But before you follow the custom, shredded Brussels sprouts salad is brighter and sunnier, and gives its main ingredient an equally remarkable makeover.

Also worth mentioning is the salad which combines warmed radicchio, crispy calamari rings and a spicy red pepper aioli that has a similar effect to Buffalo-wing sauce.

If none of this sounds particularly new to you, it’s because the style Mr. Waxman helped invent in California in the 1970s, In Panisse in Berkeley and Michael’s in Santa Monica, then transported to New York at Jams in the 80s, became something like the default mode for seasonal Italian cuisine in America in the 90s. Today, chefs who do not seek to faithfully reproduce the traditions of Italy pass through the doors opened by Mr. Waxman and a few others. On the other side of that door were mesquite grills, wilted salads, weird pizza toppings.

Barbuto has smoked salmon and avocado pizza, an edible museum piece. Even the most traditional pie, a number topped with Fontina and stracciatella called the Hannah, doesn’t use plain tomatoes but a long-cooked tomato stew. Well why not?

Still, there’s a deeper flavor to the wild boar stew Mr. Waxman has been swirling chestnut fettuccine with lately. In fact, Barbuto’s pizza is usually eclipsed by fresh pasta, especially if your definition of pasta includes the splendid potato gnocchi – albeit not boiled, but pan-fried in butter and oil. olive, then scattered like cushions. on a plate with sautéed Romanesco or another seasonal vegetable. Again, why not?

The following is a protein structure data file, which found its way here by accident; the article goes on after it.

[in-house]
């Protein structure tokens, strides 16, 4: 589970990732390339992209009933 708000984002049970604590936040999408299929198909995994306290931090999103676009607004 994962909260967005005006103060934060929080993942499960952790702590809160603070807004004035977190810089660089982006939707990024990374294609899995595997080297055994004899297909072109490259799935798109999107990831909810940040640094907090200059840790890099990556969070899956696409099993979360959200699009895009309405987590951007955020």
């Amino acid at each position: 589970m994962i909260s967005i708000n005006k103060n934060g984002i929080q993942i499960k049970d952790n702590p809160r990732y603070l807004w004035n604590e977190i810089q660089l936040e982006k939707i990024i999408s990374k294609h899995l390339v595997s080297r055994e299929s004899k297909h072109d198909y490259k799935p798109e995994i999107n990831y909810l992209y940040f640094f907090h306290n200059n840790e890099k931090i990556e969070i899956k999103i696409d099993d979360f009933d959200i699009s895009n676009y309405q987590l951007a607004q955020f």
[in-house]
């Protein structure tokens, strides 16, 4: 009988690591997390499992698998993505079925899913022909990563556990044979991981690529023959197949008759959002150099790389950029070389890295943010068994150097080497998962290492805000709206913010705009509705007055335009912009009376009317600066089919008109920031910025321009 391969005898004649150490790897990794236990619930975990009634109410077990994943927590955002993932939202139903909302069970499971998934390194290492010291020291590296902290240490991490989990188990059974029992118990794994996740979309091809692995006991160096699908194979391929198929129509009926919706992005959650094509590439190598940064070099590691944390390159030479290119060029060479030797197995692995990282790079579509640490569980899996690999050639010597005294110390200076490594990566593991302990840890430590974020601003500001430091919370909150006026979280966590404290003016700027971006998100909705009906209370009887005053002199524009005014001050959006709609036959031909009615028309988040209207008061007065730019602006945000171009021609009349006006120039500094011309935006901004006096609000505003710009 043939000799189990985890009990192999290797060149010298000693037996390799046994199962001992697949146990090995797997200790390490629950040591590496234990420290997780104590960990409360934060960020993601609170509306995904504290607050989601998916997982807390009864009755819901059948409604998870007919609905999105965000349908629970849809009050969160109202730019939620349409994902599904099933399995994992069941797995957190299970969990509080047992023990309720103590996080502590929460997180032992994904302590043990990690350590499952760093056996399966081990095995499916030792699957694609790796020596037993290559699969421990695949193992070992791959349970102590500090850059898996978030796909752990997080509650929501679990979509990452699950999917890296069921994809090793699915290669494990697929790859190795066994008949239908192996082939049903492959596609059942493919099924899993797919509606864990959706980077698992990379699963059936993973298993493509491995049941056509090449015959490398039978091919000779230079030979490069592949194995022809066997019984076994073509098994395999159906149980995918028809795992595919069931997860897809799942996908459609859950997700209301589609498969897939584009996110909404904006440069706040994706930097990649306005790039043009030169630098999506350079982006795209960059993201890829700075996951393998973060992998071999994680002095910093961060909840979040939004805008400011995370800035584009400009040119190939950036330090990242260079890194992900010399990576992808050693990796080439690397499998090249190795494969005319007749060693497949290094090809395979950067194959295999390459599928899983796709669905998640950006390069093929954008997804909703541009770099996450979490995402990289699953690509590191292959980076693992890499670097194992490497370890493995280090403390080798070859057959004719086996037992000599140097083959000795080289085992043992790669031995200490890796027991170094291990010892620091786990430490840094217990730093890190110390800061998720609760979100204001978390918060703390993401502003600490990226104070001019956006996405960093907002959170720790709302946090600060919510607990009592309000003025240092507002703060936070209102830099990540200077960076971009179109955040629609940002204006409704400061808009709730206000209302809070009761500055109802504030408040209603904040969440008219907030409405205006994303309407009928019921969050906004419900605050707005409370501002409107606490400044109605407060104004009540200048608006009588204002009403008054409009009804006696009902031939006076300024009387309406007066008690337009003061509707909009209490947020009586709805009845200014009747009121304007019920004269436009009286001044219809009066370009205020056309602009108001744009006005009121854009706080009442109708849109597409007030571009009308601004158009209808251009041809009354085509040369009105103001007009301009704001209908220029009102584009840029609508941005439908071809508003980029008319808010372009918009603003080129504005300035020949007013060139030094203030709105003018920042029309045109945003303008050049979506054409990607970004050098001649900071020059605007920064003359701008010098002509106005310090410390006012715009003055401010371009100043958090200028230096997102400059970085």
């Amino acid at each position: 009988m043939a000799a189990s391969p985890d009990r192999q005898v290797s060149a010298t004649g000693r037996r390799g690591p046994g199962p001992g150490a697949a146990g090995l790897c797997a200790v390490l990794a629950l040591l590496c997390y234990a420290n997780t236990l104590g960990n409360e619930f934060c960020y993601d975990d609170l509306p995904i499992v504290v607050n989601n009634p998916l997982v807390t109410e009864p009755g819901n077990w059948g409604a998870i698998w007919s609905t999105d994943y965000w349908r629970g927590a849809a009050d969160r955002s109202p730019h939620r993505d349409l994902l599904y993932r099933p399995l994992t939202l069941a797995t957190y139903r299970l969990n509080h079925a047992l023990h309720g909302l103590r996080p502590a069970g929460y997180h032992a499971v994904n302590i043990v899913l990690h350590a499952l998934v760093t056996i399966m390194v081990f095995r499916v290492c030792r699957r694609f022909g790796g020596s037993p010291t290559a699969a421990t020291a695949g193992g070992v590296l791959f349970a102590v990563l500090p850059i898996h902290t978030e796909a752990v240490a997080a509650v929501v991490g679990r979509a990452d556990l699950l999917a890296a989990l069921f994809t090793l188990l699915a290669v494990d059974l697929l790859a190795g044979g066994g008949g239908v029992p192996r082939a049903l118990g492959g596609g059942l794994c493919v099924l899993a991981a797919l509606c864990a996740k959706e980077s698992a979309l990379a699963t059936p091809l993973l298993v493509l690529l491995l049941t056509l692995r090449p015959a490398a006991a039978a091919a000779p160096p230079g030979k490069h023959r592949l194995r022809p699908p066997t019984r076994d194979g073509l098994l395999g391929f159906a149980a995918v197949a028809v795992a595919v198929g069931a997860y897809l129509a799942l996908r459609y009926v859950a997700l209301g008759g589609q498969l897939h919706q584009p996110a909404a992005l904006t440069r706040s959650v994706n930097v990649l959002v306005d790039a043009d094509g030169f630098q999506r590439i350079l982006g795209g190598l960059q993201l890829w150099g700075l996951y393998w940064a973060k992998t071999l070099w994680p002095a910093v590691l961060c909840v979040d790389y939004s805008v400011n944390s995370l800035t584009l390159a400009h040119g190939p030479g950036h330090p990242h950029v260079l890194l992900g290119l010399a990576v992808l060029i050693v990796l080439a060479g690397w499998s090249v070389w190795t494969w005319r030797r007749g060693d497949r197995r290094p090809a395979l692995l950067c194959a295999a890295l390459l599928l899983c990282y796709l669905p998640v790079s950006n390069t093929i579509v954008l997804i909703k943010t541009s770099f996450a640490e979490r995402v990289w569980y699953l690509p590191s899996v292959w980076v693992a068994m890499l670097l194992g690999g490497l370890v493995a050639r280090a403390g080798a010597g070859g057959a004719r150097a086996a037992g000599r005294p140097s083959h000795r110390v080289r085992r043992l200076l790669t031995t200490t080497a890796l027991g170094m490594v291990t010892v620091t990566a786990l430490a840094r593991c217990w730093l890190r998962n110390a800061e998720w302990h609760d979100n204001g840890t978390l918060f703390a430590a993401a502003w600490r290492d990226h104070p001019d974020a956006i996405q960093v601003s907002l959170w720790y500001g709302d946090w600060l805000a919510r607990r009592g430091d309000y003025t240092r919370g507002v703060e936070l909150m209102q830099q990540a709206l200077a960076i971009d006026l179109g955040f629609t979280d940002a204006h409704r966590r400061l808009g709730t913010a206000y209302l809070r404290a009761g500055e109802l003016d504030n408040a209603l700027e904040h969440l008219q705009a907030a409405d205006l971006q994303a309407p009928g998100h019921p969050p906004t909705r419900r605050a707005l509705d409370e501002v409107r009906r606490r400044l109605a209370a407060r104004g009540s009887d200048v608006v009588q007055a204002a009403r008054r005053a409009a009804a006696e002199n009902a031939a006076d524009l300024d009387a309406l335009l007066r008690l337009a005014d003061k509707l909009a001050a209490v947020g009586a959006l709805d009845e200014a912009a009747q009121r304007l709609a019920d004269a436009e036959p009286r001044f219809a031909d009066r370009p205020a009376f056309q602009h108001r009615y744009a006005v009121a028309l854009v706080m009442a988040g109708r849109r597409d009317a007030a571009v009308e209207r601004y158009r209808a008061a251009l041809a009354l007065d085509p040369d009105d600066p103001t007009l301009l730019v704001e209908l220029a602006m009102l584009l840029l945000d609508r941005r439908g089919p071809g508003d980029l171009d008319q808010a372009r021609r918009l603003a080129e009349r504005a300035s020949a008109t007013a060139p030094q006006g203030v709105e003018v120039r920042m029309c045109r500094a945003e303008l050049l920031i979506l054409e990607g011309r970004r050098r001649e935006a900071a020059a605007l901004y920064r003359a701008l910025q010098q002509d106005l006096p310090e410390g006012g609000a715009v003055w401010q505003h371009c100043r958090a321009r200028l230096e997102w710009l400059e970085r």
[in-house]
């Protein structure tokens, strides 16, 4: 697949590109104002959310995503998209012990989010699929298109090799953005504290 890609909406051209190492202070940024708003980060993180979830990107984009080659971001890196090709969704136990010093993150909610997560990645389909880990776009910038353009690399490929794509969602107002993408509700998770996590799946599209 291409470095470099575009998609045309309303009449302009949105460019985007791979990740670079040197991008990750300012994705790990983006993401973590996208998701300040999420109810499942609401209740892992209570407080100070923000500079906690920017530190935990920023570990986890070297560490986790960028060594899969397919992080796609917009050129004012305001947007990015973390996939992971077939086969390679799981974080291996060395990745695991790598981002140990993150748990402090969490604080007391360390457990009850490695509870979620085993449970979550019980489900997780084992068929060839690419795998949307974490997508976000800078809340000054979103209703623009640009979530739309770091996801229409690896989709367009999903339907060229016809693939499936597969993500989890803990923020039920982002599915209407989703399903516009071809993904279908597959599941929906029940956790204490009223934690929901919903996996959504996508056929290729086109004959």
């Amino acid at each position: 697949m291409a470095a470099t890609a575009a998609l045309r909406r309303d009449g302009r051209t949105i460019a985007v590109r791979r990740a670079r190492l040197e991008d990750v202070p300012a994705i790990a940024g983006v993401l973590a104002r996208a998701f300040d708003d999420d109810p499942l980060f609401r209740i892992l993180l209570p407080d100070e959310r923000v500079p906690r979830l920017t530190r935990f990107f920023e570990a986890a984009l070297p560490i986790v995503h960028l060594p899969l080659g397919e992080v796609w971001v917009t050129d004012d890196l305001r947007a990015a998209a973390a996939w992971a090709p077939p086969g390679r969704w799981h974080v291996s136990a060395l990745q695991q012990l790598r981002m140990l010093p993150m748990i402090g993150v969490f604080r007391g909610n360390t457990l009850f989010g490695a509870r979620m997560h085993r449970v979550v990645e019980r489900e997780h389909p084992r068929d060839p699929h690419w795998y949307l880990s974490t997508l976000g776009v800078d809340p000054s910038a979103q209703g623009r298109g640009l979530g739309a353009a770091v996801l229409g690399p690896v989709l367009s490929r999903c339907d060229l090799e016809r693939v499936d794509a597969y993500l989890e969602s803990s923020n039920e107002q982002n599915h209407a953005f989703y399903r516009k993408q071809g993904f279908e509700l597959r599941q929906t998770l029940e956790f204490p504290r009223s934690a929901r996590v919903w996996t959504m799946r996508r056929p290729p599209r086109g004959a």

As for main courses, there are several options but only one important choice: will you have chicken or something that is not chicken? Other meats and fish tend to be loaded with veggies that not only complement but compliment them — seared cod with fatty jumbo beans, as creamy as cake icing; the steep breaded pork cutlet with a crispy, bitter green salad that’s as invigorating as a snowball fight.

The chicken comes on its own, aside from a dollop of rough, rustic Italian salsa verde; arugula, parsley and other herbs are not so much chopped as cut. Stains of it are scattered around the golden, pepper-speckled skin.

If you find rotisserie chicken too simple to eat in restaurants, Barbuto’s probably won’t change your mind. But if simplicity is a big part of what you love about roast chicken, you might feel like you’ve reached a pinnacle of simplicity, a roast whose natural flavor is the point, cooked in a method that leaves every part of the bird almost as juicy. And if you eat that with a side of JW Potatoes, roasted to a crispy flake that almost no other cuisine seems able to match, you have one of the best meals the city has to offer.

Heather Miller, the pastry chef, moved to the new site with the other Barbuto luminaries. Her chocolate pudding, gelati, cheesecakes and so on have a taste of constant tinkering and improvement, but seem to have come together on their own. It’s close to the philosophy of the restaurant, which she must have had in her back pocket when she showed up on Horatio Street.

What do the stars mean Due to the pandemic, restaurants are not rated by stars.

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Newsrust - US Top News: Restaurant review: Barbuto by Jonathan Waxman